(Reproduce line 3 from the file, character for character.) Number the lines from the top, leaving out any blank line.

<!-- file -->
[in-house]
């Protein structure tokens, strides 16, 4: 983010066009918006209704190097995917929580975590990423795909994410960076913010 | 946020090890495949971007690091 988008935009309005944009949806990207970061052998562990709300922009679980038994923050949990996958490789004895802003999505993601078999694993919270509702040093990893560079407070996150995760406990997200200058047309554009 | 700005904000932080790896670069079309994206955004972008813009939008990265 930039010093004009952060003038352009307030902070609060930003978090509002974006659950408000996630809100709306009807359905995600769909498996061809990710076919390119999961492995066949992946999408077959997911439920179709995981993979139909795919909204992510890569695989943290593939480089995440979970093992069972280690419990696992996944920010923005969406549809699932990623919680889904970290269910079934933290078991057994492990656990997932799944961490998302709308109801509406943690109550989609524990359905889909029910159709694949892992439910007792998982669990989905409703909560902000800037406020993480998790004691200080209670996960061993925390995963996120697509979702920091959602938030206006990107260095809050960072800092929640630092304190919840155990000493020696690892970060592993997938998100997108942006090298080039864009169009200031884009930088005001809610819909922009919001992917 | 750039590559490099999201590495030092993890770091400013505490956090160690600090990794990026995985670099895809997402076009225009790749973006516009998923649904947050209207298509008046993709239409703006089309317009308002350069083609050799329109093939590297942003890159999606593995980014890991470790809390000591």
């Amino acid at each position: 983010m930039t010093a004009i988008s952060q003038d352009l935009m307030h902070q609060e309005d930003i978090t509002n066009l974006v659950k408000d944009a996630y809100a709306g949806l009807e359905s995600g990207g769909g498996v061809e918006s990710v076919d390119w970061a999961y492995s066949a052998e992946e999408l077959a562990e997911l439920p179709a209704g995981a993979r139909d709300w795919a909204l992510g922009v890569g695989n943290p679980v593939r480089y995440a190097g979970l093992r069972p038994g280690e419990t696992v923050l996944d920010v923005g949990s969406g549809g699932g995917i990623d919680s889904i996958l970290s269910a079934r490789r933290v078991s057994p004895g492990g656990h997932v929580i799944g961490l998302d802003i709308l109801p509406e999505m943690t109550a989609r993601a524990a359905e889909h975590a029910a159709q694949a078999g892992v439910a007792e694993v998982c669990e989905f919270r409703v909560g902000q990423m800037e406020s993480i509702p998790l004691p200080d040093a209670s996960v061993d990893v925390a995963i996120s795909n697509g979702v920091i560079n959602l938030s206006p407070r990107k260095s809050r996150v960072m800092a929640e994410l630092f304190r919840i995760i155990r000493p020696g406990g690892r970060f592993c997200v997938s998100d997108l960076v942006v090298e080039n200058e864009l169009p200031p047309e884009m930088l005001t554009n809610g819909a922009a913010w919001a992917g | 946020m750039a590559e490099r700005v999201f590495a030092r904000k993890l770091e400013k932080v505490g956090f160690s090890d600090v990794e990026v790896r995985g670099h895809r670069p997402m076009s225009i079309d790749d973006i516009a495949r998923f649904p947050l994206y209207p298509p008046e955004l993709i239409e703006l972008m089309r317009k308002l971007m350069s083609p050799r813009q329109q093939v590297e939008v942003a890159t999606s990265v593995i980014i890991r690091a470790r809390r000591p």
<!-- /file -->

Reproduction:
């Amino acid at each position: 983010m930039t010093a004009i988008s952060q003038d352009l935009m307030h902070q609060e309005d930003i978090t509002n066009l974006v659950k408000d944009a996630y809100a709306g949806l009807e359905s995600g990207g769909g498996v061809e918006s990710v076919d390119w970061a999961y492995s066949a052998e992946e999408l077959a562990e997911l439920p179709a209704g995981a993979r139909d709300w795919a909204l992510g922009v890569g695989n943290p679980v593939r480089y995440a190097g979970l093992r069972p038994g280690e419990t696992v923050l996944d920010v923005g949990s969406g549809g699932g995917i990623d919680s889904i996958l970290s269910a079934r490789r933290v078991s057994p004895g492990g656990h997932v929580i799944g961490l998302d802003i709308l109801p509406e999505m943690t109550a989609r993601a524990a359905e889909h975590a029910a159709q694949a078999g892992v439910a007792e694993v998982c669990e989905f919270r409703v909560g902000q990423m800037e406020s993480i509702p998790l004691p200080d040093a209670s996960v061993d990893v925390a995963i996120s795909n697509g979702v920091i560079n959602l938030s206006p407070r990107k260095s809050r996150v960072m800092a929640e994410l630092f304190r919840i995760i155990r000493p020696g406990g690892r970060f592993c997200v997938s998100d997108l960076v942006v090298e080039n200058e864009l169009p200031p047309e884009m930088l005001t554009n809610g819909a922009a913010w919001a992917g | 946020m750039a590559e490099r700005v999201f590495a030092r904000k993890l770091e400013k932080v505490g956090f160690s090890d600090v990794e990026v790896r995985g670099h895809r670069p997402m076009s225009i079309d790749d973006i516009a495949r998923f649904p947050l994206y209207p298509p008046e955004l993709i239409e703006l972008m089309r317009k308002l971007m350069s083609p050799r813009q329109q093939v590297e939008v942003a890159t999606s990265v593995i980014i890991r690091a470790r809390r000591p």